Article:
In his two seasons leading the team, Andover Boys Cross Country Head Coach Patrick Rielly has focused on carrying out traditions. These traditions include doing ‘poets and pushups’ and going to the Springbok Gazelle race at the end of the term, according to Rielly.
“There are many of them. A couple of my favourites is that, for the first run of the season, for pre-season, we always go up to Holt Hill and we get in a circle around the Sillister stones and do poets and pushups… Everyone names a poet and then we do a pushup for each one as kind of a nice way to start, and it merges that English teacher-cross country coach kind of thing… [Another tradition we have is] having the people who are not running [competitively] at New England’s intramural meet called the Springbok Gazelle race… I think [it is] a very fun event, great team event, we do that every year. So those are two that Coach Savelford established before my time, and we’ve carried it on through the years,” said Rielly.
Rielly emphasises that cross country is a sport in which progress is often invisible over a short period of time, but very visible long-term.
Rielly said, “[What] I say to the team all the time is that we want to control what we can control and we’re trying to get a little bit better, a little bit stronger every day. The thing about endurance running and distance running is that it’s an incremental improvement over a long period of time, which can be frustrating, but if you have patience and you commit to the training, you’re going to see significant gains over a season and over a year as you run. So, to me, trying to get a little bit stronger every day is my governing idea for cross country.”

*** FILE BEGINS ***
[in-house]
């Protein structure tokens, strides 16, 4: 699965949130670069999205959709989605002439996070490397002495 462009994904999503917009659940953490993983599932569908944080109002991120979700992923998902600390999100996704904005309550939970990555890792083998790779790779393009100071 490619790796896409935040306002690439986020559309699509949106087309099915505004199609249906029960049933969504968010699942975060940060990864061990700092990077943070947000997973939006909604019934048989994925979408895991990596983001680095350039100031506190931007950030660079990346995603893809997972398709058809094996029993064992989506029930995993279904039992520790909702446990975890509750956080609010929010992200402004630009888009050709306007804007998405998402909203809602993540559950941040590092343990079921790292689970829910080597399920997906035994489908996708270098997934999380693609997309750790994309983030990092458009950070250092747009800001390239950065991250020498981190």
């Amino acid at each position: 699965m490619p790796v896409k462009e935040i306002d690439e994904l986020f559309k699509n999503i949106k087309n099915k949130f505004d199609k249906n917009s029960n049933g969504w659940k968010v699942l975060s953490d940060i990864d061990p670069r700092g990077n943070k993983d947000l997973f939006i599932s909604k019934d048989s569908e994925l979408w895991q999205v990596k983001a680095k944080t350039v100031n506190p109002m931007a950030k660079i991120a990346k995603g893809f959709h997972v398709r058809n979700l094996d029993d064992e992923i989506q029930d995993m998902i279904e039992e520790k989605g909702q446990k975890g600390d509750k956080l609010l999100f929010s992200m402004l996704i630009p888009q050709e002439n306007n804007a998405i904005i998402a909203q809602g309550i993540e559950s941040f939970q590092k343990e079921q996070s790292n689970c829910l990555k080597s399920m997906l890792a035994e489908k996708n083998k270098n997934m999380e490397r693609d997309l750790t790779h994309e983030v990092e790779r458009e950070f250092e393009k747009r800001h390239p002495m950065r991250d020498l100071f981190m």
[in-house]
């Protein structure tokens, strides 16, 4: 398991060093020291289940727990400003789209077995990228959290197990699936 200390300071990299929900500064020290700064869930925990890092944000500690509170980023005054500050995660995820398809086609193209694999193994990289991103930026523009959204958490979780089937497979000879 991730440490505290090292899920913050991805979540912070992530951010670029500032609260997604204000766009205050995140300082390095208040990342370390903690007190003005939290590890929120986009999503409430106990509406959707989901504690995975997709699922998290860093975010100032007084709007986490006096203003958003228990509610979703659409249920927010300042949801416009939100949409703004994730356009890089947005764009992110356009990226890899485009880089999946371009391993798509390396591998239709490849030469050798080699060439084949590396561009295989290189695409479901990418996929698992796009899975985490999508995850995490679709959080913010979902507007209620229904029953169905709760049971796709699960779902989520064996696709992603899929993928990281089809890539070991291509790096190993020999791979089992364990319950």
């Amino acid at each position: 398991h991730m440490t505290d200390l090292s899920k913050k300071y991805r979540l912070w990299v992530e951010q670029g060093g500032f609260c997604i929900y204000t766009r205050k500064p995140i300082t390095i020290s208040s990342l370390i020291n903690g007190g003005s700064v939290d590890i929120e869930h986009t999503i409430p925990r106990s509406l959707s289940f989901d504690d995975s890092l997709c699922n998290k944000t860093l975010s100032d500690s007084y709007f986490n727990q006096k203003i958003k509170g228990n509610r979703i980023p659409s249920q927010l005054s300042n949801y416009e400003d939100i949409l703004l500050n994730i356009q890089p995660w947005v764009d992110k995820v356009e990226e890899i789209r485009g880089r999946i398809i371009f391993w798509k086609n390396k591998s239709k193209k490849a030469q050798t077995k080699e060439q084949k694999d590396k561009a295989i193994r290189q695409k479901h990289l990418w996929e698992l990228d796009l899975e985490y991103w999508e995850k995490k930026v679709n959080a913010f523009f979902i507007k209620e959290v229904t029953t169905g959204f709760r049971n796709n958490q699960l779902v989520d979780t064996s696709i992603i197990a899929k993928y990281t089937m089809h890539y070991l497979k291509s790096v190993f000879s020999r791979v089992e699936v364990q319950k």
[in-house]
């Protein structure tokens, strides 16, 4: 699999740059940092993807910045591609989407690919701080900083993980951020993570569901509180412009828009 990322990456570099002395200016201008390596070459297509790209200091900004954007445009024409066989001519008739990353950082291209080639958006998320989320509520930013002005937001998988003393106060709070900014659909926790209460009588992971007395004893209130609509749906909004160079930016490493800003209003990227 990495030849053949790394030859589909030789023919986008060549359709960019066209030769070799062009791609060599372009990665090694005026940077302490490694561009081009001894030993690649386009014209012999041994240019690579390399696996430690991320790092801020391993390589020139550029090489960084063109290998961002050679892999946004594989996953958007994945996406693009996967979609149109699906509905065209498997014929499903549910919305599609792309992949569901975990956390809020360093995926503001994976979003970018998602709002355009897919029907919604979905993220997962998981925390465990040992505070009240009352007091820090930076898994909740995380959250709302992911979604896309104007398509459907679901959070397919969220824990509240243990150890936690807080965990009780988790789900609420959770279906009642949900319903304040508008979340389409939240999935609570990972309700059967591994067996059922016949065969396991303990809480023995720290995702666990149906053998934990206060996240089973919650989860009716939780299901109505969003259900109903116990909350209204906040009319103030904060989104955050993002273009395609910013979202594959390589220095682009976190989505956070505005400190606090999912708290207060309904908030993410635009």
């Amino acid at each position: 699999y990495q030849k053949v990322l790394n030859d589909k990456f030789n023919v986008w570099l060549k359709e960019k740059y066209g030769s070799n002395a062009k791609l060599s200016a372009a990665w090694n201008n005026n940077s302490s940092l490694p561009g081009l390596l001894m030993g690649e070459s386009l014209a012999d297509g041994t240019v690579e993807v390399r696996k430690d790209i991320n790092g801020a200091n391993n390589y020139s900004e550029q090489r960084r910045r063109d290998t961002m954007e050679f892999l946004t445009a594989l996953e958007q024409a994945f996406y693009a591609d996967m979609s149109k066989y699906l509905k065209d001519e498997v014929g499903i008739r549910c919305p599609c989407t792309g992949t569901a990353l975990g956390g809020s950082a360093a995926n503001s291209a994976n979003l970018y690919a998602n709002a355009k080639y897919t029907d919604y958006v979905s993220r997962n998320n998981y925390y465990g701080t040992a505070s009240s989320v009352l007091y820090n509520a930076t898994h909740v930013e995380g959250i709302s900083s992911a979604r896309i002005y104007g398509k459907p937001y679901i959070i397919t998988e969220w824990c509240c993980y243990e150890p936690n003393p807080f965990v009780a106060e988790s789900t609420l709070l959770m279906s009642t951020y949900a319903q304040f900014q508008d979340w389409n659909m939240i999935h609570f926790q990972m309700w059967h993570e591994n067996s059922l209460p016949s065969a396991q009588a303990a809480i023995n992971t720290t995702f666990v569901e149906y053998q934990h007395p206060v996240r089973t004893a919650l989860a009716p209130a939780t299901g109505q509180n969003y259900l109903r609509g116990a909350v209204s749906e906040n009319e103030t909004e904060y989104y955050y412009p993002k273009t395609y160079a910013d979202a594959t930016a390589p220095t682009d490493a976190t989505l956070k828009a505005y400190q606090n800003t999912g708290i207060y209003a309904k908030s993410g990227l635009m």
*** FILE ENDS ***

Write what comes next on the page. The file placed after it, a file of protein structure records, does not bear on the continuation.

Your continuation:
Captain Matthew Ottenbreit ’22 appreciates Rielly’s coaching as well as his mentorship outside of cross country.
“Something I really appreciate about Coach Rielly’s approach is that he always prioritizes consistent, long-term improvement and believes that anyone can become a strong runner by improving a little bit every day. He also reminds us that having a balanced lifestyle outside of practice is essential to our success as runners and makes it clear that he cares about us not just as athletes but also as students and people,” wrote Ottenbreit in an email to The Phillipian.
Rielly believes his main role as head coach of the team is to provide ‘a place of success’ for runners in various forms.
“I care about them as people, as whole people. I think that’s the number one thing for me, it’s that cross country can be a place of success for everyone, and success looks different for everyone, depending on their experience [and] depending on their health in that season, but I think it can be a place of success for everyone, and to me, that’s the biggest role, and that’s why I hope to relate with the athletes as people first, just whole people who have rich, exciting lives outside of cross country. I hope cross country is a good part of their day,” said Rielly.
Tam Gavenas ’25 attributes the team’s strong bond to Rielly’s ability to foster a close knit team culture.
“He [helped me with the transition] more than I expected. He’s a great coach. I just enjoy his attitude because he’s like, ‘You’re here to run. You’ve got this, but you’re also here because the team is going to help you improve.’ It’s just a well-connected team. We all know each other well, and we always have a good attitude. I know I say this a lot, but attitude is really important,” said Gavenas.